As if we don't have enough to worry about — given daily political drama, volatile stock markets, and North Korean nuclear threats — a new study suggests that living through such times of instability and societal upheaval can greatly worsen personal health.
Using large data sets gathered before and after the 2008-2010 Great Recession, researchers found significantly higher blood pressure and blood sugar levels in American adults.
"We found some pretty big effects, differences in blood pressure that would not be something a doctor would sneeze at," said Teresa Seeman, a veteran epidemiologist at the University of California at Los Angeles and the study's lead author. "It does make you think about the times we live in now. Things are not exactly the most stable they've been. And it will be interesting to see what the effect will be of all the upheaval we're going through now."
The study, published Monday in the journal Proceedings of the National Academy of Sciences, showed that those hardest hit by the trauma of the recession showed the greatest signs of worse health. Those included preretirement adults under 65, who would have been most worried about losing their jobs, and older homeowners over 65, who were most likely see their nest eggs shrink and home values plummet.
Adults already on blood pressure medication also appeared to take a bigger hit to their health, the study found. "It appeared that because their health was already compromised, they were more biologically vulnerable to the effects of stress," Seeman said.
Eileen Crimmins, a demographer at University of Southern California who was not involved in the study, said its conclusions linking the recession's stresses to health declines appeared credible. "If you're working with that much data and you get that much change, there's something there in terms of causation," she said. "The difficulty is often is getting the causation. But the more data you have about 'the before,' the more certain you are about what caused 'the after.'"
The researchers drew on unusually rich data collected every two years in a federally funded survey called the Multi-Ethnic Study of Atherosclerosis (MESA), originally designed to study cardiovascular disease. And while they focused on the effects of economic upheaval, other research in recent years has examined the health effects of political upheaval — such as a decline in life expectancy during the collapse of the Soviet Union.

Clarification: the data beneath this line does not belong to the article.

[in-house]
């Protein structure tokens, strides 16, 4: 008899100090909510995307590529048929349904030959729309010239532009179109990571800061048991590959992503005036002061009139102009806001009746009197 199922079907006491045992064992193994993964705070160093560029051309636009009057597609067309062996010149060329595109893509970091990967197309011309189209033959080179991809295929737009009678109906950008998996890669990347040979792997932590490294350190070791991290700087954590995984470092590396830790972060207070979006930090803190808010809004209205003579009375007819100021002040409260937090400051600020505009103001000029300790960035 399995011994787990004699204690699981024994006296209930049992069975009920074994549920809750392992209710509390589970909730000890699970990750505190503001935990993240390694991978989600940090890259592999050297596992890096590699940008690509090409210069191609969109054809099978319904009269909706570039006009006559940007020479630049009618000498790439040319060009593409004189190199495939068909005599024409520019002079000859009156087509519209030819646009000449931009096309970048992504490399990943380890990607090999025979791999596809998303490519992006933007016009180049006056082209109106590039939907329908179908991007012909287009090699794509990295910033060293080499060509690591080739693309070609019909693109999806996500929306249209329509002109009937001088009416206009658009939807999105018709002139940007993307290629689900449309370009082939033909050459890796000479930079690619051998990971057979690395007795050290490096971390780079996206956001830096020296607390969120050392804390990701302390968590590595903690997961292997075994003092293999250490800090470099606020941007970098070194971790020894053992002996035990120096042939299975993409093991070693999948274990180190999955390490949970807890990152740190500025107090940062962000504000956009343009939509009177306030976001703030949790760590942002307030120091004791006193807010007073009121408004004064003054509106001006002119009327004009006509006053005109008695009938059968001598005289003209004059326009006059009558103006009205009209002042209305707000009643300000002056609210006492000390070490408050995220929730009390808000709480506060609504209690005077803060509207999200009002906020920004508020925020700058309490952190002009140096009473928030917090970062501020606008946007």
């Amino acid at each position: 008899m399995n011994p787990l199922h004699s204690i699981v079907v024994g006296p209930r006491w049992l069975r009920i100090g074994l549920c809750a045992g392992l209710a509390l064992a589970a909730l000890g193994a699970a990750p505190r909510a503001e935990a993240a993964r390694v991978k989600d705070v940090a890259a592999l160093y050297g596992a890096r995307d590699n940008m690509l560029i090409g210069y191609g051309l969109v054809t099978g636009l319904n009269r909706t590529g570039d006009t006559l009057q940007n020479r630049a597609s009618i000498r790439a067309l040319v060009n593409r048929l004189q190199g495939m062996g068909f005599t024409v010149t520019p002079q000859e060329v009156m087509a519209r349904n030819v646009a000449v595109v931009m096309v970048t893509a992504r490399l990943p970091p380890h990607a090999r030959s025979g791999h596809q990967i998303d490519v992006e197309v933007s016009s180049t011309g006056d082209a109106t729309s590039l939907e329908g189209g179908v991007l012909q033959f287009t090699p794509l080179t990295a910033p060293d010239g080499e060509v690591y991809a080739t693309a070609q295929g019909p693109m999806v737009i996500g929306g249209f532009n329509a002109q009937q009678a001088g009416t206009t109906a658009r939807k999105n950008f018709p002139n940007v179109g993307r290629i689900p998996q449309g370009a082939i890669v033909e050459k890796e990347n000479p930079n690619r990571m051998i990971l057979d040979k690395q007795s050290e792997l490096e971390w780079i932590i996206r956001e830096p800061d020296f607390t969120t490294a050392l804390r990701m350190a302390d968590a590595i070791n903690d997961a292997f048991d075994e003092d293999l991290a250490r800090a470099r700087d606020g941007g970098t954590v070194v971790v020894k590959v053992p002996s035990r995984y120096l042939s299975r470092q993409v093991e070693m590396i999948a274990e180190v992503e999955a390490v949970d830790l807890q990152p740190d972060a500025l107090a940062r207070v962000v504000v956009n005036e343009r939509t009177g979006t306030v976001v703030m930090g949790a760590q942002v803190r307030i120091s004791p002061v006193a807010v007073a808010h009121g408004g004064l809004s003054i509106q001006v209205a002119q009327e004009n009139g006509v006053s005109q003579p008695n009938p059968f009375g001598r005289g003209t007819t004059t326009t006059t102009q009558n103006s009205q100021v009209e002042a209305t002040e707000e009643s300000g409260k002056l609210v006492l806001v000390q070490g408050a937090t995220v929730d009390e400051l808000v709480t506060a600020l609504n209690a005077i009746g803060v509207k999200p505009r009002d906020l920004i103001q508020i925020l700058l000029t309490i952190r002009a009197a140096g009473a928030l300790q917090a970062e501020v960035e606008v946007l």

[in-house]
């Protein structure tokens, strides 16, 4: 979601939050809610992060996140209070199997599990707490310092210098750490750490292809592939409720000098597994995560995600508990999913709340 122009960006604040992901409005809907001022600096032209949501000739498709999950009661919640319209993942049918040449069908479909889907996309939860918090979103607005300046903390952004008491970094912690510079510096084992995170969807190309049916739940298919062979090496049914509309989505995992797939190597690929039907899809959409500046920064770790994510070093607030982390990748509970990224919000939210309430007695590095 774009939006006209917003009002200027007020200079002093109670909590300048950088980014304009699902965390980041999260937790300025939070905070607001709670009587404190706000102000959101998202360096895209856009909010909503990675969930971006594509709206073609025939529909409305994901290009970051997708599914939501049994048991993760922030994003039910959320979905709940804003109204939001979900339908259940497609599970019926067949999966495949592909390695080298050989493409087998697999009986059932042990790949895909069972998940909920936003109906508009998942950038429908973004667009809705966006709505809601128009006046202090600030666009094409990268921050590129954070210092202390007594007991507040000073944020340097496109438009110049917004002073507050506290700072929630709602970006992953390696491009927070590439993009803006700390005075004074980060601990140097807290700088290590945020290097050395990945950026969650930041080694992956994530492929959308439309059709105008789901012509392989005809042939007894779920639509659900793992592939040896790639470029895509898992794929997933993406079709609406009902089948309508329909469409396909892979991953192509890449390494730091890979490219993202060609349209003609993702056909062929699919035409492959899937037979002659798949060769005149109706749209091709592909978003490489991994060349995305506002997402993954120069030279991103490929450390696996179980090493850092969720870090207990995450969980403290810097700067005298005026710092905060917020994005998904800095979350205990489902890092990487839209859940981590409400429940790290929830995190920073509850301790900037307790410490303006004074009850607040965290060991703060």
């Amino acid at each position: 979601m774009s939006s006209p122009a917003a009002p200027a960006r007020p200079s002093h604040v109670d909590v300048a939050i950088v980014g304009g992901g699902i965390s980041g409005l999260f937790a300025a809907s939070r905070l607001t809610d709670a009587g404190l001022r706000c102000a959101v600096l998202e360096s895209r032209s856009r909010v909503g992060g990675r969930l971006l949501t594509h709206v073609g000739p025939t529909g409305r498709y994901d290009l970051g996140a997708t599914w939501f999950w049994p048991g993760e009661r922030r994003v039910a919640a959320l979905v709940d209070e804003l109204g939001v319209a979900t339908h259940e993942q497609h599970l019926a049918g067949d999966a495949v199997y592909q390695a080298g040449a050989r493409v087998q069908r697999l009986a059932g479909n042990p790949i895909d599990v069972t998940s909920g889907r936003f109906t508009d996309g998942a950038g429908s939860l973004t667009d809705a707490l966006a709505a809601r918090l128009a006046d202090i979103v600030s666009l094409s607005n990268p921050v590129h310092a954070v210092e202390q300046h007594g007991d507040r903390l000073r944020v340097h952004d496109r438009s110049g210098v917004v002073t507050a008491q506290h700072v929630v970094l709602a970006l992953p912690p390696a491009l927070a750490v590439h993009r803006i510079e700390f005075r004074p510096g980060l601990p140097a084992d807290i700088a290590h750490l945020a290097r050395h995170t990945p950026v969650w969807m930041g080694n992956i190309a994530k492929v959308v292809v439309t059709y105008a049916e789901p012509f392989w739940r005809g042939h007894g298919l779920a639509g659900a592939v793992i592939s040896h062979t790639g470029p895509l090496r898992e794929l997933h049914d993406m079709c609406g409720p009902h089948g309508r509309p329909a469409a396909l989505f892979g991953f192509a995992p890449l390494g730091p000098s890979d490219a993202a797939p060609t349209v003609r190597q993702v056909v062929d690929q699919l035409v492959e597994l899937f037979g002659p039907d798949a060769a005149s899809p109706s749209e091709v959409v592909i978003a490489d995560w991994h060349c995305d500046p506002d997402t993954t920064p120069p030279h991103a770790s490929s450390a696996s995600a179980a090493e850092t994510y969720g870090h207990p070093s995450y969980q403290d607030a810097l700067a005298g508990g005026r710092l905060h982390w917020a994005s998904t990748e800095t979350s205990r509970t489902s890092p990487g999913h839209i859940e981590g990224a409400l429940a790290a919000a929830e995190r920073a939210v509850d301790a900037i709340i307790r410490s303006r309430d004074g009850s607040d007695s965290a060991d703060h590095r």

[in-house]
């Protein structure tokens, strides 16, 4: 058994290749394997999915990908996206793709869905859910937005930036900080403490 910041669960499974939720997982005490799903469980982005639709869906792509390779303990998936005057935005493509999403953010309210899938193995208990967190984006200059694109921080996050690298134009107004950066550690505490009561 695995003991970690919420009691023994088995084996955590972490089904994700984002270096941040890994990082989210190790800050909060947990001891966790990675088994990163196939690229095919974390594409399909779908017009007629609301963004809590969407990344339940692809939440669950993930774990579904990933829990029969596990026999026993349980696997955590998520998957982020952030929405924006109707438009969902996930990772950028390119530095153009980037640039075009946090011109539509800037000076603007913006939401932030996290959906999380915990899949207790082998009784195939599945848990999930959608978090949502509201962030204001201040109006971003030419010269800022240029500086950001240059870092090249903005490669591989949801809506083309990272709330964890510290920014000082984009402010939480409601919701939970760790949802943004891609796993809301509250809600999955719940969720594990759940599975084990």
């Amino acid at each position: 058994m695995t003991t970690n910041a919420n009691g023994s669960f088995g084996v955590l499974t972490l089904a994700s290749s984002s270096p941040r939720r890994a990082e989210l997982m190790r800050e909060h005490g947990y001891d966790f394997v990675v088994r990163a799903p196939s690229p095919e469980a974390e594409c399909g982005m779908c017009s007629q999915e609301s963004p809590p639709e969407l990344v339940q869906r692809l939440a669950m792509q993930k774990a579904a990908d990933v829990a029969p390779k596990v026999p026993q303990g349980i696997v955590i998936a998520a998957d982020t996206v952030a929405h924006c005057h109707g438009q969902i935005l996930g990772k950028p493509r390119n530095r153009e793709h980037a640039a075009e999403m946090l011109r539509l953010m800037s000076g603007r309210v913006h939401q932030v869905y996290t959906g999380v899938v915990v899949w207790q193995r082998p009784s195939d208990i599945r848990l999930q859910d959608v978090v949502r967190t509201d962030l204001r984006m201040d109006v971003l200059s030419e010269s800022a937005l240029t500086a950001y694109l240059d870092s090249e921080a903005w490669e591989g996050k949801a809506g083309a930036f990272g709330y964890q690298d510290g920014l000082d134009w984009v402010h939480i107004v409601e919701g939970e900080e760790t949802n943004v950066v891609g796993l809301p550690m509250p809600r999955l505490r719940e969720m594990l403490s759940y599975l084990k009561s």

"Good health doesn't start in hospitals and clinics; it starts in our homes and neighborhoods, in the food we eat, the air we breathe, and the safety of our streets," concluded a 2013 book on the health effects of political policy called The Body Economic. "Indeed, the top predictor of your life expectancy is your Zip code. That's because much of what keeps us healthy has to do with our social environment."
In fact, the party and person who occupies the White House often has a powerful effect on societal health, said Javier Rodriguez, a political scientist at Claremont Graduate University, who researches the intersection of politics and health. Recent studies have suggested that the party in power can have noticeable impact not just on health but on income and wealth inequality and mortality, too.
In 2013, Rodriguez found that U.S. infant mortality consistently worsens during Republican presidential administrations compared to Democratic presidencies. His study used data across nine presidencies, from 1965 to 2010, and he concluded that the higher death rates under Republicans were likely because of policies that worsened health inequalities.
Given the policies enacted so far by President Trump, Rodriguez said Monday, the trend is likely to continue.
"Weakening the welfare system and redirecting policy that would increase even further income and wealth inequality will add to the trend detected in my research," he said via email. In coming years, he added, researchers looking back at the current period will be particularly interested in studying the health effects minorities, immigrants, and the poor.
Based on past studies assessing the health effects of particular events or policies, it often takes a year for such consequences to begin showing up in the data.